CH&PA says thousands to benefit from home constructions with IDB loan

CEO of CH&PA, Lelon Saul

The Central Housing and Planning Authority (CH&PA) says it will be constructing homes to benefit some 2500 persons in the coming days, which will be built in specific areas as planned by the Authority, as a result of loans obtained from the Inter-American Development Bank (IDB).

This was related at a sensitization program held on Thursday at the Regency Hotel on Hadfield Street, Georgetown.

According to the Chief Executive Officer (CEO) of CH&PA, Lelon Saul the homes will be constructed under $4 million, to persons who are mostly in need.

The areas which will benefit from these homes include West Minister, West Coast Demerara, Eccles, East Bank Demerara, Success, Farm and Agricola to Industry among others, as they are considered low income areas, according to the CEO.

“The program basically will target low income communities and these communities basically are the Sophia, Cummings Park area going along the East Bank…”

It was pointed out that persons will be eligible to have a home built if they earn $75,000 or less per month, be a citizen of Guyana, already own a transported land, and is vulnerable, in that they are exposed to the weather, are single parents or even live in areas prone to overtopping seawalls.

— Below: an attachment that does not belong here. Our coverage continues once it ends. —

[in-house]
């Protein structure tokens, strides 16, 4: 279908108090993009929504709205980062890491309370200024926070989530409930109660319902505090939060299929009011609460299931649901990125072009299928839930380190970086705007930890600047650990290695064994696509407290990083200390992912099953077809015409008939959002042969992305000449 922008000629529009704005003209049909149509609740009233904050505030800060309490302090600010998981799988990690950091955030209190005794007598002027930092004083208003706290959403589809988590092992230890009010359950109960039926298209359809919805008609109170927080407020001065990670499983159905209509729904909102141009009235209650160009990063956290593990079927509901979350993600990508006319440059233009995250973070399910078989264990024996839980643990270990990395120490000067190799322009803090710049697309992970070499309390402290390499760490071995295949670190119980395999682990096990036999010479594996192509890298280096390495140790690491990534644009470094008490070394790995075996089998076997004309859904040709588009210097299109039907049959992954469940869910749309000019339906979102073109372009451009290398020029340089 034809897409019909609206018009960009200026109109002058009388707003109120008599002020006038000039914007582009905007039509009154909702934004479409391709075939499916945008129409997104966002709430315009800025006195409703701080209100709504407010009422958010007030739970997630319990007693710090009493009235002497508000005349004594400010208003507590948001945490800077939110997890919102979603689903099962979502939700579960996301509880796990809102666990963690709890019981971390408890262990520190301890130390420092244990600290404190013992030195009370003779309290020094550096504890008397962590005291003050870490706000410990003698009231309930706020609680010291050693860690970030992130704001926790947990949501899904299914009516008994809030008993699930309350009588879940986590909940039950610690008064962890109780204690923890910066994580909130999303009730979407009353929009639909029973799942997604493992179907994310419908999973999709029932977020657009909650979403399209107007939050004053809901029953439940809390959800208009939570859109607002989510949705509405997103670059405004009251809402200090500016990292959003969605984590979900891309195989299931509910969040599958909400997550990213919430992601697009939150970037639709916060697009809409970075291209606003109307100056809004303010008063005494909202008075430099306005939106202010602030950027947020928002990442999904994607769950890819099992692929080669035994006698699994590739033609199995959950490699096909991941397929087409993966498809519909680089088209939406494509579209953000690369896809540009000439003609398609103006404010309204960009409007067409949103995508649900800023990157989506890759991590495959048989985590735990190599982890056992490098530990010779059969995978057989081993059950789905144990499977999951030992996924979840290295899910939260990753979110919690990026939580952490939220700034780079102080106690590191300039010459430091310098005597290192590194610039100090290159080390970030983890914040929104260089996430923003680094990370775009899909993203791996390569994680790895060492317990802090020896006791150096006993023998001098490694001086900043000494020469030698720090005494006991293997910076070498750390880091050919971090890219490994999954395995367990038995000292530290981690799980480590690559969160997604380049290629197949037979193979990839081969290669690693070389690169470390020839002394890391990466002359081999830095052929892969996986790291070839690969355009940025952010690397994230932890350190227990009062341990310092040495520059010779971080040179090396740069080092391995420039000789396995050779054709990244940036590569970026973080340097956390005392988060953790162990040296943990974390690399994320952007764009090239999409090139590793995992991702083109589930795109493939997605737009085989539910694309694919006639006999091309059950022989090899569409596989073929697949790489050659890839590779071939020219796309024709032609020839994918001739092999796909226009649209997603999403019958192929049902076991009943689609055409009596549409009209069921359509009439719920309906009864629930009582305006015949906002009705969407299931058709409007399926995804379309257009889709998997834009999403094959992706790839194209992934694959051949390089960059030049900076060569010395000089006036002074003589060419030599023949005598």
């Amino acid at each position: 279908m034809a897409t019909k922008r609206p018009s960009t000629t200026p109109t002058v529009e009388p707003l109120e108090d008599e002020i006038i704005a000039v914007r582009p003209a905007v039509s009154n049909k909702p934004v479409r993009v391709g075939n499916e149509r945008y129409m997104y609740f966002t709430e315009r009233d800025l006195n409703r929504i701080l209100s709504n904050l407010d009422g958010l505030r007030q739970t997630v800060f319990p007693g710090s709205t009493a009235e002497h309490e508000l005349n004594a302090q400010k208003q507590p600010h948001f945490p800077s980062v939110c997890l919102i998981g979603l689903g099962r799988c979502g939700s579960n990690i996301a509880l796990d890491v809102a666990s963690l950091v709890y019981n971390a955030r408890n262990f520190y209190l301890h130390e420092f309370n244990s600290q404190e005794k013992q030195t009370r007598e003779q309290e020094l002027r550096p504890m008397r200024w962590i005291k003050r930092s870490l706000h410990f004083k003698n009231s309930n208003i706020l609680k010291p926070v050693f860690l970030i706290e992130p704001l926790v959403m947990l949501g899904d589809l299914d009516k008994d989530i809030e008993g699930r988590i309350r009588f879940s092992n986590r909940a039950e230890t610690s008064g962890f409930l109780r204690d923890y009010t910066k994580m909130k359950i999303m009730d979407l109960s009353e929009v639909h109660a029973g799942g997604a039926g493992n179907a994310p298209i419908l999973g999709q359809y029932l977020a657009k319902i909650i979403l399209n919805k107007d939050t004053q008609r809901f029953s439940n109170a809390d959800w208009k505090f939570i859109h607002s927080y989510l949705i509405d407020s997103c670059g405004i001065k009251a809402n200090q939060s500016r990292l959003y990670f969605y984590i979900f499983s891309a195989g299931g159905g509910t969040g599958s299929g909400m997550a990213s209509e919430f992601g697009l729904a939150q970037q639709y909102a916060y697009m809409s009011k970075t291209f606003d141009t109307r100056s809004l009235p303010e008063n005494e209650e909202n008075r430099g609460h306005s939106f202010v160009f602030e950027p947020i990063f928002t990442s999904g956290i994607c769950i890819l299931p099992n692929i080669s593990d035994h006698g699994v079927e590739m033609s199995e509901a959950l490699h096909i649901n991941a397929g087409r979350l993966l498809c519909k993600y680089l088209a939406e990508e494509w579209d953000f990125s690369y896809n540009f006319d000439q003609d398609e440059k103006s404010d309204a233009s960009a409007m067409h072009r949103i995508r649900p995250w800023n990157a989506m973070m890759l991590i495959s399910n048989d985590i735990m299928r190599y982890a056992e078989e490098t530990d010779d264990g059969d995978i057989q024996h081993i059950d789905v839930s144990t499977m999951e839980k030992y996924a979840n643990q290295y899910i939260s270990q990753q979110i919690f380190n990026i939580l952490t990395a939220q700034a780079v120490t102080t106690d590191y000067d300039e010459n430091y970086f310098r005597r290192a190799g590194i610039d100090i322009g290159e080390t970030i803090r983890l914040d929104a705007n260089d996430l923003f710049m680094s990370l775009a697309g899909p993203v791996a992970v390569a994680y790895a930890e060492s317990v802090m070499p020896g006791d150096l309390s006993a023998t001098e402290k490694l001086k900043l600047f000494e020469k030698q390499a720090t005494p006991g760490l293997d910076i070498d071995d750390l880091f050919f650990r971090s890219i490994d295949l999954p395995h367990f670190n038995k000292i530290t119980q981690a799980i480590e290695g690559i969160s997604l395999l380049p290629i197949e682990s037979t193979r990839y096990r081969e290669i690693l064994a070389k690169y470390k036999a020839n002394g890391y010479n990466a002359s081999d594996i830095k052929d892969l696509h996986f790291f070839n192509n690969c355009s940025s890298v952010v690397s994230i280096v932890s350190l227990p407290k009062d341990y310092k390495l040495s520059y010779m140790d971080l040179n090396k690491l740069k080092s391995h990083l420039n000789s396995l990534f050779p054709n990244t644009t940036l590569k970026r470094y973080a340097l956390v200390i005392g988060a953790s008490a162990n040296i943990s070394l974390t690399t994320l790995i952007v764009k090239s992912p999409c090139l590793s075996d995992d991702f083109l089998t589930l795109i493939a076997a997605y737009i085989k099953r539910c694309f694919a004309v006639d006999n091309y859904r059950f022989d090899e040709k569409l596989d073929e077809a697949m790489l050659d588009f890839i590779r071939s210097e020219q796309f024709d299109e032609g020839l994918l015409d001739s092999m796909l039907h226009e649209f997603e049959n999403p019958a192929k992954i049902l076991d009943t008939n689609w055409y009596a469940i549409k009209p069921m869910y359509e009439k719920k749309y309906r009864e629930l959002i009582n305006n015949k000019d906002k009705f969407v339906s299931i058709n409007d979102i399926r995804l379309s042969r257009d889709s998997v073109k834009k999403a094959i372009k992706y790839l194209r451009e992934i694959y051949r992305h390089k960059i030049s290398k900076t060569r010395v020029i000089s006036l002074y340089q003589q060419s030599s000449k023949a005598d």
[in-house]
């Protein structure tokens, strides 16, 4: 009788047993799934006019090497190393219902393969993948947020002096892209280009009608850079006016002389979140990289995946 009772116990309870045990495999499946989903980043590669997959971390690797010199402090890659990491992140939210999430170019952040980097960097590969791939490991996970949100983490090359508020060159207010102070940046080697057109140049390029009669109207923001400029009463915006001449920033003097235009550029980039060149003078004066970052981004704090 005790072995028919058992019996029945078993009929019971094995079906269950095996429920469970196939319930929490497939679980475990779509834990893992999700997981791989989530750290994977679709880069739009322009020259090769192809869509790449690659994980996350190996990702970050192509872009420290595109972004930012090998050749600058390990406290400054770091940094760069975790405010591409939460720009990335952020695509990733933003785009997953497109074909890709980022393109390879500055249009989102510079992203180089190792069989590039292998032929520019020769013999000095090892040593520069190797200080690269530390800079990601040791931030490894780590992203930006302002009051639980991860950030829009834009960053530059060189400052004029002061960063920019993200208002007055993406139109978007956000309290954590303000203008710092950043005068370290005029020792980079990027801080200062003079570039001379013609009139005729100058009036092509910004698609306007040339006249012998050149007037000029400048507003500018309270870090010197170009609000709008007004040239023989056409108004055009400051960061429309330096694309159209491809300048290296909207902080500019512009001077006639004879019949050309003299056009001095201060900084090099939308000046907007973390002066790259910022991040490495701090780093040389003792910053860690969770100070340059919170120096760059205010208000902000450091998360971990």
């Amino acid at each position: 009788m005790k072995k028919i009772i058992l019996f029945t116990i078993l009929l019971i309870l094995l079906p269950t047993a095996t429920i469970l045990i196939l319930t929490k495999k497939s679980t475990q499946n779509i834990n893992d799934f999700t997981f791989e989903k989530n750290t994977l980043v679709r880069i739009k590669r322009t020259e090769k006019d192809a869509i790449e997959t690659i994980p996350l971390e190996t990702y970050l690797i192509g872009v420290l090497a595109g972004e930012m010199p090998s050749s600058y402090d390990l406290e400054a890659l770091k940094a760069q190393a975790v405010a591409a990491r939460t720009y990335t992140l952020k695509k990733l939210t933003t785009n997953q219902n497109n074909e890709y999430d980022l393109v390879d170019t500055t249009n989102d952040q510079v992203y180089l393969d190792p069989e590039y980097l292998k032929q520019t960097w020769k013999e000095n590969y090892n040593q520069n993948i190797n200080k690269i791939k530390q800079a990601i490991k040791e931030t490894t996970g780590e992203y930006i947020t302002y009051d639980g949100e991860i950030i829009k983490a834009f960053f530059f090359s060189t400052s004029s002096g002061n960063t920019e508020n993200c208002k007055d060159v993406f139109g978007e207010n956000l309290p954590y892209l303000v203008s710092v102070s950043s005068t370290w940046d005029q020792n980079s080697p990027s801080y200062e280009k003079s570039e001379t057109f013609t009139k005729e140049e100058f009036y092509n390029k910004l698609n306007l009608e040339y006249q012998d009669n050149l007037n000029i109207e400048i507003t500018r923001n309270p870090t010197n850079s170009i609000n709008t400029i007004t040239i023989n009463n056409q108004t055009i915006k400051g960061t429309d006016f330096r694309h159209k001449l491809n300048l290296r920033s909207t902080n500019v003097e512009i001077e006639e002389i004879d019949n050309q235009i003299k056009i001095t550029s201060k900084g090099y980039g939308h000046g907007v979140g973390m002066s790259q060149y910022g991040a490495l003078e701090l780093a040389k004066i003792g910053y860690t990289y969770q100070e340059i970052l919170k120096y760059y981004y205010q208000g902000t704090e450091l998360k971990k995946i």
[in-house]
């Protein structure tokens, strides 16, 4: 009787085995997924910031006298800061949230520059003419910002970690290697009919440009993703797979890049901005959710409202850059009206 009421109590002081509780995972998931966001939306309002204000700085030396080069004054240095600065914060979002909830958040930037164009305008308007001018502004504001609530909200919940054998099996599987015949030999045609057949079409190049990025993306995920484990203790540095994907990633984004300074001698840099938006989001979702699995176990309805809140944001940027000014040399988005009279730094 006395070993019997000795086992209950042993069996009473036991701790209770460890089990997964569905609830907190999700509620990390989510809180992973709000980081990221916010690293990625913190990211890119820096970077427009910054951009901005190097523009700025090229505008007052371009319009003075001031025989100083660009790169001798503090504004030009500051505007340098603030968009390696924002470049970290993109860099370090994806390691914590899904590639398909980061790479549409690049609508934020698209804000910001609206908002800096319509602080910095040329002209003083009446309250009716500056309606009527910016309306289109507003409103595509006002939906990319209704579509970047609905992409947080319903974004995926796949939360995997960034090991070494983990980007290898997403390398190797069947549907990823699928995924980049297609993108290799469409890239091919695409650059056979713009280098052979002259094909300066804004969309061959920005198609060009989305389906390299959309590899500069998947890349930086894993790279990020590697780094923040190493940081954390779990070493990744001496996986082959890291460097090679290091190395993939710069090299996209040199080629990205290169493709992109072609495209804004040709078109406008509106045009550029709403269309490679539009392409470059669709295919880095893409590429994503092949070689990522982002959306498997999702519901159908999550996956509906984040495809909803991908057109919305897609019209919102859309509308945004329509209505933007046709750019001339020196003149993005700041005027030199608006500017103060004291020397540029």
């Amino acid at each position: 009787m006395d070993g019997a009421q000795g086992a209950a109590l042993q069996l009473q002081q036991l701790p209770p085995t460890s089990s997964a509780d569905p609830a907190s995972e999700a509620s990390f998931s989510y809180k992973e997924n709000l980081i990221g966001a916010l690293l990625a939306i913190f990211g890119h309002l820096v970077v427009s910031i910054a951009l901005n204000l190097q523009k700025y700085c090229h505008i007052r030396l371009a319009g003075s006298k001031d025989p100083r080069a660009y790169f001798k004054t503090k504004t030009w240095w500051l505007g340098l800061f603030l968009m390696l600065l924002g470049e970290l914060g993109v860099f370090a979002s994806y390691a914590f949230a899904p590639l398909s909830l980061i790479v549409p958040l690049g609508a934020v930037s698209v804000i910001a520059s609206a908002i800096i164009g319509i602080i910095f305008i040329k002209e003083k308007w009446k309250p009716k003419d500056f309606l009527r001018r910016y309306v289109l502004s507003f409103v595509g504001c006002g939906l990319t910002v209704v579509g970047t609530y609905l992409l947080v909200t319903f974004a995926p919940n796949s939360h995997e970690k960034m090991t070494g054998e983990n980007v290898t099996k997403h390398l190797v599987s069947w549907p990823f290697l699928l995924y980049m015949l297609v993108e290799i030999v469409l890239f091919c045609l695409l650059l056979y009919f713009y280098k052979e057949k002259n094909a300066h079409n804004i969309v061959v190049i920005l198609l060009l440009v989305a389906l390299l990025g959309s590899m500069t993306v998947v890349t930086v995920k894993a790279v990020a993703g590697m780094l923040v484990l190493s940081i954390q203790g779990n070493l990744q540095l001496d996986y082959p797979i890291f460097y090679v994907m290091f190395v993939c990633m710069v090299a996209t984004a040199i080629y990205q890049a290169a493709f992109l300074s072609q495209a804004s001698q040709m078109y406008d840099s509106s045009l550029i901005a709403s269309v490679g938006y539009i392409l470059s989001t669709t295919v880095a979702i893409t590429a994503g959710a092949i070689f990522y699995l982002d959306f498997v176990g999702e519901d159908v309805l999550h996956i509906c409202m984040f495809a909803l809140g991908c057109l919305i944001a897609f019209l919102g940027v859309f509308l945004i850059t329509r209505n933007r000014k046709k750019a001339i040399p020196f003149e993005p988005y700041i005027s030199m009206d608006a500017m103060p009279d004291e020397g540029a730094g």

While the CH&PA has taken on the responsibility of providing materials and labour for construction, the beneficiary will be required to make an equity share contribution of $100,000 and pay small fees for costs related to obtaining a housing plan.

They will be required to make an application to the CH&PA, which will subsequently visit the person’s home to check to ensure that the applicant’s present home is inhabitable.

These homes will be built under the CH&PA’s Adequate Housing and Urban Accessibility Program.

Under this program, subsidies of as much as $500,000 will also be granted to persons using the same criteria to improve their homes. These improvement works will include upgrades to walls, roofs and other necessities.

Saul was keen to note, “Adequate housing should not be dealt with flippantly, rather it should be seen as a right to live somewhere in security, peace and dignity”.

While the home improvement component of the program will cost US $10M, another aspect which will see infrastructural work being done such as the installation of solar powered street lights, construction of walk ways and other projects will cost US $16M.


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